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Will Leontief Paradox Ever Die? -Wassily Leontief | Theories of International Trade

Leontief Paradox | Wassily Leontief | Heckscher-Ohlin Theory | Theories of International Trade

In International economics, “The Heckscher-Ohlin theory” is considered to be one of the most influential theoretical concepts. Since the theory makes a few simplifying assumptions, it is preferred over Ricardo’s Theory by most economists. The theory has been subjected to many empirical tests because of its influence on the scenario of international trade. There are many tests that raised questions regarding the validity of the Heckscher-Ohlin theory(H-O Theory) during the famous study that was published in 1953 by a Noble Prize winner in economics (1973), “Wassily Leontief”.

Leontief postulated that as compared to other countries in the world the United States does have a sufficient amount of capital. Then as per the H-O Theory, United States would labor-intensive goods and export capital-intensive goods. But looking at the trade data of import and export of the United States, the result seems to deviate from that the theory actually predicted. Wassily Leontief found out that the export seems to be less capital intensive than the imports. Since the result sounds variance with what the theory actually predicted, it is regarded popularly as Leontief Paradox.

The economists were not sure why they observe the Leontief paradox. Maybe the United States uses innovative technologies for producing goods and services that might hold a special advantage for the country. These types of products tend to be less capital intensive than the products whose technology has still time to mature and become suitable for mass production. This might be the reason why the United States is exporting goods that use a high level of skilled labor and innovative entrepreneurship and importing high capital intensive products (manufacturing products that require huge capital).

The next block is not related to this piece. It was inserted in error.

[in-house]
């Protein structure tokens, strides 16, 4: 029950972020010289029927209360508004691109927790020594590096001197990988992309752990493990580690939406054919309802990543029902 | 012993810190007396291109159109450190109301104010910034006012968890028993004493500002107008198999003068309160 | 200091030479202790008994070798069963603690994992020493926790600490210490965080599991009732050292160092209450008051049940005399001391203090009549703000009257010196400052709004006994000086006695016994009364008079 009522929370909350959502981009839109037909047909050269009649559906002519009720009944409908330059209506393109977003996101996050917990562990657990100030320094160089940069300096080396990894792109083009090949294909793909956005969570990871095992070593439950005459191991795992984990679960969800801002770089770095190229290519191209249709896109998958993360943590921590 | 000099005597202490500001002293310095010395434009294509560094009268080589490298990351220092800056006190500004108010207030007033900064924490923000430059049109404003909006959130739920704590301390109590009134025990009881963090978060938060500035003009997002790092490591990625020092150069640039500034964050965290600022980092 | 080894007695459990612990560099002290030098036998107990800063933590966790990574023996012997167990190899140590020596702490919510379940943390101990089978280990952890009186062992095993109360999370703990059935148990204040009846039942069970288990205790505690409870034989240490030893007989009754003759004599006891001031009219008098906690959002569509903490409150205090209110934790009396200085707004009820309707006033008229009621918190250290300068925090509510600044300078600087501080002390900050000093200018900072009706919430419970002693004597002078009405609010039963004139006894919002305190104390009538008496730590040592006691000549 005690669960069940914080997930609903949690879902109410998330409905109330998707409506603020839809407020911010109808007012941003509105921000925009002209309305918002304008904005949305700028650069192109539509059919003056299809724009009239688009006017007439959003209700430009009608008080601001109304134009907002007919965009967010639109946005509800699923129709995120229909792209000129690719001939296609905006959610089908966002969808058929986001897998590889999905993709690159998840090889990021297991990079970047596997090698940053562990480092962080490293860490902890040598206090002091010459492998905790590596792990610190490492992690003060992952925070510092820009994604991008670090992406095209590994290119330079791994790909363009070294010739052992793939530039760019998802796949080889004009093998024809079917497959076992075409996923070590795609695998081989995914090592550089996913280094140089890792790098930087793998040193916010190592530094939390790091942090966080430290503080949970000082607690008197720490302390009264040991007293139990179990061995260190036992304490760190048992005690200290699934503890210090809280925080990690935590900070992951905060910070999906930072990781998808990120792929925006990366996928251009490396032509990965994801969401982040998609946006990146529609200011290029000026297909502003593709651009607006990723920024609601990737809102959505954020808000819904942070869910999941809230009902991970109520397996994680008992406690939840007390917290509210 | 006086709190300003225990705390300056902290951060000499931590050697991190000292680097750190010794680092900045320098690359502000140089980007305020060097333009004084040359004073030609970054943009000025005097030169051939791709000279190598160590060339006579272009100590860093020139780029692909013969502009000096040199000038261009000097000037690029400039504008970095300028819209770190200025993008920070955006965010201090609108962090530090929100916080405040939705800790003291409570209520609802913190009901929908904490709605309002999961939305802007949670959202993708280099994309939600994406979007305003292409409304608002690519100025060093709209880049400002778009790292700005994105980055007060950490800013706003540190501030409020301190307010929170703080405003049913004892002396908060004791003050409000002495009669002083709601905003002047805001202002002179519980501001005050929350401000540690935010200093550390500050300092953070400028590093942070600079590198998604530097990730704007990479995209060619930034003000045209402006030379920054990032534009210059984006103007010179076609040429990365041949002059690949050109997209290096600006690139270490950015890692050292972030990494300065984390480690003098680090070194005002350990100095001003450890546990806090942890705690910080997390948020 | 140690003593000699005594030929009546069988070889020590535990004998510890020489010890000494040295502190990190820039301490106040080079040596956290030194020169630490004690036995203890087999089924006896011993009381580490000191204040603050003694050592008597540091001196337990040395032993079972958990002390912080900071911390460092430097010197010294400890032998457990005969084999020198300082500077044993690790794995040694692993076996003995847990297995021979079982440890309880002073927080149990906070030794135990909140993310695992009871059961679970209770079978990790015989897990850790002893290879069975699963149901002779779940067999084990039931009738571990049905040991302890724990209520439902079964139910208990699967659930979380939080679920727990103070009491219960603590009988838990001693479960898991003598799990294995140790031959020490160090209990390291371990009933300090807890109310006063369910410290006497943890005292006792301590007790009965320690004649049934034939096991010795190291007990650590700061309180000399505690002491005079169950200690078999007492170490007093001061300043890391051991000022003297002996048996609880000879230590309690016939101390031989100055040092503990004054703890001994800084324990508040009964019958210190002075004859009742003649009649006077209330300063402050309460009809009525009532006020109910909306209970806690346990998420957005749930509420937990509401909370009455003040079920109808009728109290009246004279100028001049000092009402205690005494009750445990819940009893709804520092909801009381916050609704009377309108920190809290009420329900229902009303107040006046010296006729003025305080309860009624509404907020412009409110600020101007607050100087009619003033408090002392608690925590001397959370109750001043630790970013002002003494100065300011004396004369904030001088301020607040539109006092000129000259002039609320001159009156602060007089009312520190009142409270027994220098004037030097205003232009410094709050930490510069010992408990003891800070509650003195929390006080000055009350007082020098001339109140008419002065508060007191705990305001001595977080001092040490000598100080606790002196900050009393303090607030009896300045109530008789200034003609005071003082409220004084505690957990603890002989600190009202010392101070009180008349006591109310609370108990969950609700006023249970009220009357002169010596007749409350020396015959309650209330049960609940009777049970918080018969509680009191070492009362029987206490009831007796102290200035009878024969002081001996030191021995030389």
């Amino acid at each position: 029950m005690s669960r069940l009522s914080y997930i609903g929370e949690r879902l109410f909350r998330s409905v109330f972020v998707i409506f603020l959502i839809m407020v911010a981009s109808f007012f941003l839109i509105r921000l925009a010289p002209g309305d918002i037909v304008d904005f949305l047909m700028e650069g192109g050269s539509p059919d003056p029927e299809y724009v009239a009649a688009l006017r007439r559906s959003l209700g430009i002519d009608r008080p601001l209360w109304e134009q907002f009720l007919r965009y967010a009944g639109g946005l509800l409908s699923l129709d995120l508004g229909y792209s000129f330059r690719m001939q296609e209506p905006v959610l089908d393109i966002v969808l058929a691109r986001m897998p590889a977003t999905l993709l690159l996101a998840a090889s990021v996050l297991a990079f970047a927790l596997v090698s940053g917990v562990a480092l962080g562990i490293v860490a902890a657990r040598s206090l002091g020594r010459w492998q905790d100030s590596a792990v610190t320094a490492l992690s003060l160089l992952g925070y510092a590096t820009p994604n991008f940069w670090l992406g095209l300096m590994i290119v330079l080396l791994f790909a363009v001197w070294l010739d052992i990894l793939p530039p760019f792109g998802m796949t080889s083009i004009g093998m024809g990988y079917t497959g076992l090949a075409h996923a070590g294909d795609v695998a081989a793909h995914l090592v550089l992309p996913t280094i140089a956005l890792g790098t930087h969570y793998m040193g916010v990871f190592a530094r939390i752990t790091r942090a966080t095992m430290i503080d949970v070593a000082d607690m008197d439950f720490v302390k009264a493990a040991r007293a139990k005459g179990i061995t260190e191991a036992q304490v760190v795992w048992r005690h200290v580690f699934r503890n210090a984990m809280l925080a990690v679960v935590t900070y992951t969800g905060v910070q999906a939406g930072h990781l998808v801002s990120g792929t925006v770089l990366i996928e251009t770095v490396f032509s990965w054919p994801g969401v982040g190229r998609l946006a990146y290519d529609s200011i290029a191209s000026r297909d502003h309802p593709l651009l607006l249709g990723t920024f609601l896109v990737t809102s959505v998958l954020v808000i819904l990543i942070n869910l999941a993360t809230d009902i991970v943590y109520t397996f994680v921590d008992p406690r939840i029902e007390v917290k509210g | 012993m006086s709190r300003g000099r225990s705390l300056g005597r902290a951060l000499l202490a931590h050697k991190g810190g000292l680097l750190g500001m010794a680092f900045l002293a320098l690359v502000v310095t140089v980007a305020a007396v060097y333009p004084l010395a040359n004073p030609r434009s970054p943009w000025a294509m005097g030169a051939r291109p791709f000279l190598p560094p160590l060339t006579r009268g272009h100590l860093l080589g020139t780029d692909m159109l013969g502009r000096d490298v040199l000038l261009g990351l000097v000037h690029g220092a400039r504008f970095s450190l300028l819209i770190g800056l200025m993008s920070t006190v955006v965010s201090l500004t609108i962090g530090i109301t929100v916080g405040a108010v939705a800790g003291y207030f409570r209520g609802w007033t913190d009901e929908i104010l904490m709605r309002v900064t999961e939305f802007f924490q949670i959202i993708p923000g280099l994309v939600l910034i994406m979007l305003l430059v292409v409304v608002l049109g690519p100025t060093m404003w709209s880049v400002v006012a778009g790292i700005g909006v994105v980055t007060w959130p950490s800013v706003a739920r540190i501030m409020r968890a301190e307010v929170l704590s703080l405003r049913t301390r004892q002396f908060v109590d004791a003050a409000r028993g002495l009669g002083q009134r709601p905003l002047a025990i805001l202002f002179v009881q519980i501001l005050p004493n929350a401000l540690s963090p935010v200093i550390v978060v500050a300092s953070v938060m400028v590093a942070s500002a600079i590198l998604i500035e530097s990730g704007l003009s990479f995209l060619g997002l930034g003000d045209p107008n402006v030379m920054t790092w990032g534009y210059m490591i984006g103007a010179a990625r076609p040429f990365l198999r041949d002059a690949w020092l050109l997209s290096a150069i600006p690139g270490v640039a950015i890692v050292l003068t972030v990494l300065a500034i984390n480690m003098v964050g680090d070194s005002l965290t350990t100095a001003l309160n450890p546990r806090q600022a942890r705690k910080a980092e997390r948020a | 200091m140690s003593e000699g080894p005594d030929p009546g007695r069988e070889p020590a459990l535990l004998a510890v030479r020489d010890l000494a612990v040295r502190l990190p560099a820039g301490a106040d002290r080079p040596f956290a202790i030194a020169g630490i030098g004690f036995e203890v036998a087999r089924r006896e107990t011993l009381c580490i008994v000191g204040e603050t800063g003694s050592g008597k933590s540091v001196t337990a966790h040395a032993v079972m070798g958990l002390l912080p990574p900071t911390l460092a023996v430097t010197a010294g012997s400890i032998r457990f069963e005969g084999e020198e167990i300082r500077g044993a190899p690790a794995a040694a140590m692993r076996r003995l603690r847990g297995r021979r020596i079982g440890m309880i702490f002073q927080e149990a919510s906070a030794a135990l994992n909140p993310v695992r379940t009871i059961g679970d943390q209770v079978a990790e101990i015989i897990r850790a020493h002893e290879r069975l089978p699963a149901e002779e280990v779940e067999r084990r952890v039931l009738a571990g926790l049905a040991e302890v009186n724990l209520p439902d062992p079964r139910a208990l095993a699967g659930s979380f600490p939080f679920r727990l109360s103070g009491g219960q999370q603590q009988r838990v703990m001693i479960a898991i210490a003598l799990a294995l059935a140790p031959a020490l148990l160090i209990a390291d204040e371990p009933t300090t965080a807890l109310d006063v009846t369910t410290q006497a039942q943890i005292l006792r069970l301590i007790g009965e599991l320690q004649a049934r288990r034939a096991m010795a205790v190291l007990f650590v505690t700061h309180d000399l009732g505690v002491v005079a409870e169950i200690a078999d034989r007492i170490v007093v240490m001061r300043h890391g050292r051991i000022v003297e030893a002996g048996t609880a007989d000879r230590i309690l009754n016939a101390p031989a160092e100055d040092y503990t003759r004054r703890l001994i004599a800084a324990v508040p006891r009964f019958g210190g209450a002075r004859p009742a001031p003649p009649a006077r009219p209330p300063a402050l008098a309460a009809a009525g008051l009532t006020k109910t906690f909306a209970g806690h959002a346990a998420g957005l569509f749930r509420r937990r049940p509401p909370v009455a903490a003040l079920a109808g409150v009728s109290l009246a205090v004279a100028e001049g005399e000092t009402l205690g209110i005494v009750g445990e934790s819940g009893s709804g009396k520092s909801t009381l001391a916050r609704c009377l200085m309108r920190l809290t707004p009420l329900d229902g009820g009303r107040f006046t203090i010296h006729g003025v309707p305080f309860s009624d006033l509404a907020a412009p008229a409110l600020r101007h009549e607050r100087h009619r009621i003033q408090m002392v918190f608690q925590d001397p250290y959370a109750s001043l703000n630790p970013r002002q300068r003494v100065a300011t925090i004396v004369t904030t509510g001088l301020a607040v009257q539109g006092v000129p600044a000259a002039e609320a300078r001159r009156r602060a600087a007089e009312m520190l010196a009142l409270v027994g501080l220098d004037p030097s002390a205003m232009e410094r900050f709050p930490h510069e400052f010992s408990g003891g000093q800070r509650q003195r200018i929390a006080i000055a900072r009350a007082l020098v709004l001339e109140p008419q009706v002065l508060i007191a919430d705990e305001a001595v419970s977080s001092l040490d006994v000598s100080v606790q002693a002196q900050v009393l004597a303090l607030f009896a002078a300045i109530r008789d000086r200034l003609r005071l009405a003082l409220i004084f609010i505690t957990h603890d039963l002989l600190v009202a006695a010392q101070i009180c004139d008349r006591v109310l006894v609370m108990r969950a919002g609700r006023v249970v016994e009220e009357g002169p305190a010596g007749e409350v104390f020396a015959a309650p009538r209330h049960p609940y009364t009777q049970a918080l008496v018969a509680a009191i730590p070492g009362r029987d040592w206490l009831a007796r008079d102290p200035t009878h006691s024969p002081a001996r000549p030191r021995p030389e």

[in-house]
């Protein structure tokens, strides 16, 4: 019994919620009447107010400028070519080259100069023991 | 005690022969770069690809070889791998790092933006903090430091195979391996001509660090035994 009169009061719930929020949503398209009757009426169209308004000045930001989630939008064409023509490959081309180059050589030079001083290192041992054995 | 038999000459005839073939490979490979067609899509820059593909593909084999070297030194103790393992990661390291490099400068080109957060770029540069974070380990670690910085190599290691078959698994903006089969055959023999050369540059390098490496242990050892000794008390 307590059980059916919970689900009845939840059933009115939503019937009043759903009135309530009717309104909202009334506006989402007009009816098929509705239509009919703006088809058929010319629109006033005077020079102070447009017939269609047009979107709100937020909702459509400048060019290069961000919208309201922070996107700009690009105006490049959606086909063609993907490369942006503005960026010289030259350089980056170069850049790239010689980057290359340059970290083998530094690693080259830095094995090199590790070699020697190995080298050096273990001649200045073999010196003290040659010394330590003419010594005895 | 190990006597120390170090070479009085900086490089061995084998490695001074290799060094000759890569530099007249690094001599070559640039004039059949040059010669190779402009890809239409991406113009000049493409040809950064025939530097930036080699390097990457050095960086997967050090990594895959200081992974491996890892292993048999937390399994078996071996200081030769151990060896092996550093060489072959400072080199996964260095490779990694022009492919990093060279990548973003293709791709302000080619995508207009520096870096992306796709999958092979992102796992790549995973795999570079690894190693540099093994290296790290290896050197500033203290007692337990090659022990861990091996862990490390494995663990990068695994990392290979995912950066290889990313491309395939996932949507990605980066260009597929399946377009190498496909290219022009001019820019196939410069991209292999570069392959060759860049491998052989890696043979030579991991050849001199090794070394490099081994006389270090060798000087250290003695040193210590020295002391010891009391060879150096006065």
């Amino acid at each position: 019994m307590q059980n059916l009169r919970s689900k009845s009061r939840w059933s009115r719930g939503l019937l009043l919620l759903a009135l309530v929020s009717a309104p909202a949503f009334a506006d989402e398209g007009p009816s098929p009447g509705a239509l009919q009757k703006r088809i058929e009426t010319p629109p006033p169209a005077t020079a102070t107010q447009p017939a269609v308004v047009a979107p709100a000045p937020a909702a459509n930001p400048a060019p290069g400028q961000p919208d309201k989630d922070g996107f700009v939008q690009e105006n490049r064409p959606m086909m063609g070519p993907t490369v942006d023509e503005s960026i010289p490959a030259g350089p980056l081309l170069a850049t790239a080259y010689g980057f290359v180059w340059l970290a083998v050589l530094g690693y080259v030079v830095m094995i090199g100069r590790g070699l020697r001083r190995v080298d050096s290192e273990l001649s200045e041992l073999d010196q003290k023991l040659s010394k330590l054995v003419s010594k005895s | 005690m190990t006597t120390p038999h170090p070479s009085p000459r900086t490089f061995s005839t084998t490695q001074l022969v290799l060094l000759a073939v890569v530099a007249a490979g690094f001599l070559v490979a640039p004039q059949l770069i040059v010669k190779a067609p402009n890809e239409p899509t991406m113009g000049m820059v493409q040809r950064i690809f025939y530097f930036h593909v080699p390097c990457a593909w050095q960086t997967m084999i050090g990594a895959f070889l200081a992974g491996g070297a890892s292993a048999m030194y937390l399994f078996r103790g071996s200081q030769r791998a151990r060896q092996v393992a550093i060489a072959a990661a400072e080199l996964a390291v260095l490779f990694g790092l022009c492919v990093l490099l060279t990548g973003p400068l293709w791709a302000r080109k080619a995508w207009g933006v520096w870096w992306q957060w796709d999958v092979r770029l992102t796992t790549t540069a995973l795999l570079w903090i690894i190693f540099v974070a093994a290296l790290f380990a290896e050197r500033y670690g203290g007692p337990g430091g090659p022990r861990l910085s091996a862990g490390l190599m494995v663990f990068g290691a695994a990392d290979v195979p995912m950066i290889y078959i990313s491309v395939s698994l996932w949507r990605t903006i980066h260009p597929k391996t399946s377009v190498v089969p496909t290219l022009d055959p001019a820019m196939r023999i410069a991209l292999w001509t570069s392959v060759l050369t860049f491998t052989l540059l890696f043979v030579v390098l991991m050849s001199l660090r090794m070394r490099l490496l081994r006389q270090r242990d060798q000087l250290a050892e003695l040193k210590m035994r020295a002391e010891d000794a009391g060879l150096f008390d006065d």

There are many empirical studies analyzing the data of many countries confirmed that in many countries there is actually the existence of Leontief Paradox. Economists used to rely on the theoretical grounds of H-O Theory which left them in a big confusion as the theoretical concepts looked poor for predicting the patterns of international trade in the real world.

Many economists realized that Ricardo’s theory of comparative advantage seems to be more reliable as compared to H-O Theory in predicting the various trade patterns with accuracy. Therefore, economists feel the best solution to the confusion is following back the Ricardian model of comparative advantage which believes that country should specialize in the production of those goods that it can produce more efficiently and should buy the goods that it produces less efficient as compared to other countries.

For example,

It is not because of the favorable and non-favorable factor endowments regarding the manufacturing of the aircraft and textiles, the United States is involved in exporting commercial aircraft and importing textiles. It is actually because the country is relatively more efficient to produce aircraft as compared to the textiles.

H-O Theory of international trade holds a key assumption that every country has the same technology. Usage and integration of technologies across the countries are different. The differences in the level of technology integrated by the various nations may lead to productivity differences which in turn, drives patterns in international trade. For example, In the 1970s and 1980s, the success of Japan in exporting automobiles was based not just on the relative abundance of capital, but also on its development of innovative manufacturing technology. This enabled the country to achieve a high level of productivity in the production of automobiles than the countries having sufficient capital.  

The theoretical explanation may be correct as per the empirical study that been recently carried out. As per the new research, if the technology differences across the nations are controlled than the country will indeed export those goods that make intensive use of locally abundant factors while importing those goods that make intensive use of locally scarce factors. Heckscher-Ohlin (H-O Theory) seems to gain predictive power after accounting for the impact of technology on the productivity of the goods and services.


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